|Life expectancy in Italy||38.5||38.9||39.8||40.0||39.6||40.7||43.3||42.3||43.7||41.7|
|Life expectancy in Italy||43.5||43.0||43.1||44.4||43.9||45.1||45.4||43.1||44.6||46.7|
|Life expectancy in Italy||44.7||48.9||48.4||49.9||42.5||39.6||38.1||25.8||42.3||45.5|
|Life expectancy in Italy||49.2||50.0||51.4||51.5||51.3||50.9||52.5||52.6||52.3||55.2|
|Life expectancy in Italy||54.8||54.7||56.3||56.8||56.2||56.7||55.5||56.1||57.6||57.0|
|Life expectancy in Italy||54.7||52.5||49.4||52.4||54.9||59.0||61.2||63.4||64.1||65.8|
|Period||Life expectancy in
|Period||Life expectancy in|
Source: UN World Population Prospects
The total fertility rate is the number of children born per woman. It is based on fairly good data for the entire period. Sources: Our World in Data and Gapminder Foundation.
|Total Fertility Rate in Italy||5.47||5.42||5.38||5.33||5.29||5.24||5.19||5.15||5.1||5.06||5.01|
|Total Fertility Rate in Italy||4.96||4.93||4.9||4.9||4.91||4.91||4.92||4.92||4.91||4.9|
|Total Fertility Rate in Italy||4.9||4.89||4.88||4.89||4.9||4.9||4.91||4.92||4.95||4.98|
|Total Fertility Rate in Italy||5||5.03||5.06||5.05||5.04||5.04||5.03||5.02||4.98||4.95|
|Total Fertility Rate in Italy||4.91||4.88||4.84||4.79||4.74||4.69||4.64||4.59||4.56|
|Average population||Live births||Deaths||Natural change||Crude birth rate (per 1,000)||Crude death rate (per 1,000)||Natural change (per 1,000)||Total Fertility Rates[fn 1]|
In the year 2020 88,345 babies were born to at least one foreign parent which makes up 21.8% of all newborns in that year (21,024 or 5.2% were born to foreign mothers, 7,529 or 1.9% to foreign fathers and 59,792 or 14.8% to two foreign parents.
|Period||Live births||Deaths||Natural increase|
|January - March 2021||94,461||202,446||−107,985|
|January - March 2022||90,798||192,198||−101,400|
|Difference||- 3,663 (-3.88%)||-10,248 (-5.06%)||6,585|
Demographic statistics according to the World Population Review in 2019.
The following demographic statistics are from Italy's Istituto Nazionale di Statistica and CIA World Factbook.
Christian 83.3% (overwhelmingly Roman Catholic with very small groups of Jehovah's Witnesses and Protestants), Muslim 3.7%, unaffiliated 12.4%, other 0.6% (2010 est.)
Unemployment, youth ages 15–24:
Italy's official language is Italian; Ethnologue has estimated that there are about 55 million speakers of Italian in the country and a further 6.7 million outside of it, primarily in the neighboring countries and in the Italian diaspora worldwide. Italian, adopted by the central state after the unification of Italy, is a language based on the Florentine variety of Tuscan and is somewhat intermediate between the Italo-Dalmatian languages and the Gallo-Romance languages. Its development was also influenced by the Germanic languages of the post-Roman invaders. When Italy unified in 1861, only 3% of the population spoke Italian, even though an estimated 90% of Italians speak Italian as their L1 nowadays.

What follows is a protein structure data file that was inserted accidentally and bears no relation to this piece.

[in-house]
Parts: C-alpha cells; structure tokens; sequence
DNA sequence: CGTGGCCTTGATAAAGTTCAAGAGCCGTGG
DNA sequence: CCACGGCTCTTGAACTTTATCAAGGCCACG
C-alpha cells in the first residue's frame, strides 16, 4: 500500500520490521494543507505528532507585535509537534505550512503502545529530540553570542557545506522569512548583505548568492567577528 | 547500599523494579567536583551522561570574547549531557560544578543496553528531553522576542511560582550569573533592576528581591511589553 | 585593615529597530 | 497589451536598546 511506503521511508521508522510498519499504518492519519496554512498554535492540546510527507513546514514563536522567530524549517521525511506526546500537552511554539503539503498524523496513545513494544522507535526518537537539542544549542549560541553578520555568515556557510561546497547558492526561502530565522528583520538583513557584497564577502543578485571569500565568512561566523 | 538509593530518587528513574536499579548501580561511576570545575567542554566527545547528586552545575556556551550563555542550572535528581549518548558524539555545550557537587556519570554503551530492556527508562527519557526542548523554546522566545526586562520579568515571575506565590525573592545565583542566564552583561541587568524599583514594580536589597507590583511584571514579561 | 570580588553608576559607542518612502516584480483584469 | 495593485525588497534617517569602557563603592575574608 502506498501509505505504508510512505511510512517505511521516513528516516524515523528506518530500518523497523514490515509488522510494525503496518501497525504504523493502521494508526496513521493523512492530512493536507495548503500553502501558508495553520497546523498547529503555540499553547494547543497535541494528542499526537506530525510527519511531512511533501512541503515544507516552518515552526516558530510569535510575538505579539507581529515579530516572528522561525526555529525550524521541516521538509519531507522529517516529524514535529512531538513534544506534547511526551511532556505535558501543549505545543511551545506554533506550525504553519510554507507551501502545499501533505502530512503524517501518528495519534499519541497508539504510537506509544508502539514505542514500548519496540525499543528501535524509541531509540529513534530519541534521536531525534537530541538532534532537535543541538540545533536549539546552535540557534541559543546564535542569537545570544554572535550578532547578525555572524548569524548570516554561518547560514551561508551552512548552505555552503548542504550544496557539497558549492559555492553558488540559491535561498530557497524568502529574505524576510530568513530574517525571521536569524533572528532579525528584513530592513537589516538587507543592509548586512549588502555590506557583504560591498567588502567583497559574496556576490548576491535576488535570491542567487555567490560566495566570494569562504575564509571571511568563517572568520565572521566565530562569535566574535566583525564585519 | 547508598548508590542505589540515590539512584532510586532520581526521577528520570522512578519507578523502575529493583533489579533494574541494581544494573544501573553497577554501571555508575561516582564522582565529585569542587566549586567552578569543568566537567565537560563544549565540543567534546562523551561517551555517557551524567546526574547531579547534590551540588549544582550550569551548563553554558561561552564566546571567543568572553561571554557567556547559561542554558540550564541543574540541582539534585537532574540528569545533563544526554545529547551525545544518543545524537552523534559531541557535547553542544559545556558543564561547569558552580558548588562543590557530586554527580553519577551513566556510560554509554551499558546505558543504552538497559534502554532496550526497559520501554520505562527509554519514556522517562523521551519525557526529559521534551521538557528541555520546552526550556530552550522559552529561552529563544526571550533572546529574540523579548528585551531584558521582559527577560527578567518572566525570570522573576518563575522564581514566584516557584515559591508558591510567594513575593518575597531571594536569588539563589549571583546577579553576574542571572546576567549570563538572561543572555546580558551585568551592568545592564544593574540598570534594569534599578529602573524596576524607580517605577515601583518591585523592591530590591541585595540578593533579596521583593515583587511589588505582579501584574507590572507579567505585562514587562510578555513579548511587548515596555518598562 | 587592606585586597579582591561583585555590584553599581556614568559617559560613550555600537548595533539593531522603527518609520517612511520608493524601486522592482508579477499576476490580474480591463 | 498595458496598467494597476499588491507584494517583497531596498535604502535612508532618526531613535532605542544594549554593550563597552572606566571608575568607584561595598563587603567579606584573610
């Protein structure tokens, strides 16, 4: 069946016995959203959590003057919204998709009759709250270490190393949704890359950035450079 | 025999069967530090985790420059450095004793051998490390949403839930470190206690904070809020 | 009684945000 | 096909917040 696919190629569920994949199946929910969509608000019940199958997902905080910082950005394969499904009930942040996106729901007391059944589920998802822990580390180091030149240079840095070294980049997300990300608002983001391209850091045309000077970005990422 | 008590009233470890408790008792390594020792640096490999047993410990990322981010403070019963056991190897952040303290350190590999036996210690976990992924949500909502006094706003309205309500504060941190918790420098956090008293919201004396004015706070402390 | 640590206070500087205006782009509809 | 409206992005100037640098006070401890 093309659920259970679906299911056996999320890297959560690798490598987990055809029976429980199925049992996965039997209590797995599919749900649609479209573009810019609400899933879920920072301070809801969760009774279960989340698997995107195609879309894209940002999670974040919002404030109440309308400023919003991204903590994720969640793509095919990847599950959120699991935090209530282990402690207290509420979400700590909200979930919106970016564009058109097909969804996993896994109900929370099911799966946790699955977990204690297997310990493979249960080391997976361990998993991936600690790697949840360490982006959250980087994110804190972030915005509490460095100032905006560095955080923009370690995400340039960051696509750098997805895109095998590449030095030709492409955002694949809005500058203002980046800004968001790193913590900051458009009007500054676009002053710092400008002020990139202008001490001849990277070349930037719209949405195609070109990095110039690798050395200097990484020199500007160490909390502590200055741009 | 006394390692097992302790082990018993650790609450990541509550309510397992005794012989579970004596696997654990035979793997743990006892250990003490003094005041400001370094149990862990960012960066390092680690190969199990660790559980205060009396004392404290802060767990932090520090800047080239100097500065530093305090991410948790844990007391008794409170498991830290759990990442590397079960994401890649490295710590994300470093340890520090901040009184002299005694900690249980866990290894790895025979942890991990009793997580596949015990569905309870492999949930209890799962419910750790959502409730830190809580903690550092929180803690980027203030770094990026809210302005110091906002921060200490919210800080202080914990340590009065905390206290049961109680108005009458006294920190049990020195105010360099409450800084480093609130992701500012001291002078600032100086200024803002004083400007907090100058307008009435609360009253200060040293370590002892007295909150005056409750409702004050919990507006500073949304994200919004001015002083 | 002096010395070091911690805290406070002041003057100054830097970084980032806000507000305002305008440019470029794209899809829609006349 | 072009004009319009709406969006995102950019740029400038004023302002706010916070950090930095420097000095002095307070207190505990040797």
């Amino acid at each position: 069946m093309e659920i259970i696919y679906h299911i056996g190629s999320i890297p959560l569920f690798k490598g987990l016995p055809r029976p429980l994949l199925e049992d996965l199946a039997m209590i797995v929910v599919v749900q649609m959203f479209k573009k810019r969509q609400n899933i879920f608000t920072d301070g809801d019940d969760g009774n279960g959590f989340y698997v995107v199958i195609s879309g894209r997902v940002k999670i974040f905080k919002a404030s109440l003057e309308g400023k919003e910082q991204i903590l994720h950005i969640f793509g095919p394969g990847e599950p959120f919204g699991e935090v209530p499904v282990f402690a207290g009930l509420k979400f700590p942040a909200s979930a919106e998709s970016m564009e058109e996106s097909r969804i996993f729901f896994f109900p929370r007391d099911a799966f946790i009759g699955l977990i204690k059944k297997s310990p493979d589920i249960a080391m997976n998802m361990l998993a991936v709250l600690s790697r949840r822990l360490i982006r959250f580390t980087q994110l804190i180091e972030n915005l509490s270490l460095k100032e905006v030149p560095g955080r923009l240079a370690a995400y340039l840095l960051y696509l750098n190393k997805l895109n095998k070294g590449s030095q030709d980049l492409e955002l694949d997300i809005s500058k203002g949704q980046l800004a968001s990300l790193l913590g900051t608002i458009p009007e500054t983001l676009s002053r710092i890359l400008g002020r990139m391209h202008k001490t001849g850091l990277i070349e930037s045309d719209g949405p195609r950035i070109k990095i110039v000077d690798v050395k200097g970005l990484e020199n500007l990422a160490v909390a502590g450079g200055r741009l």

Italy is in fact one of the most linguistically diverse countries in Europe, as there are not only varieties of Italian specific to each cultural region, but also distinct regional and minority languages. The establishment of the national education system has led to the emergence of the former and a decrease in the use of the latter. The spread of Italian was further expanded in the 1950s and 1960s, because of the economic growth and the rise of mass media and television, with the state broadcaster (RAI) setting a colloquial variety of Italian to which the population would be exposed.
As a way to distance itself from the Italianization policies promoted because of nationalism, Italy recognized twelve languages as the Country's "historical linguistic minorities", which are promoted alongside Italian in their respective territories. French is co-official in the Aosta Valley as the province's prestige variety, under which the more commonly spoken Franco-Provencal dialects have been historically roofed. German has the same status in the province of South Tyrol as, in some parts of that province and in parts of the neighbouring Trentino, does Ladin. Slovene and Friulian are officially recognised in the provinces of Trieste, Gorizia and Udine in Venezia Giulia. In Sardinia, the Sardinian language has been the language traditionally spoken and is often regarded by linguists as constituting its own branch of Romance; in the 1990s, Sardinian has been recognized as "having equal dignity" with Italian, the introduction of which to the island officially started under the rule of the House of Savoy in the 18th century.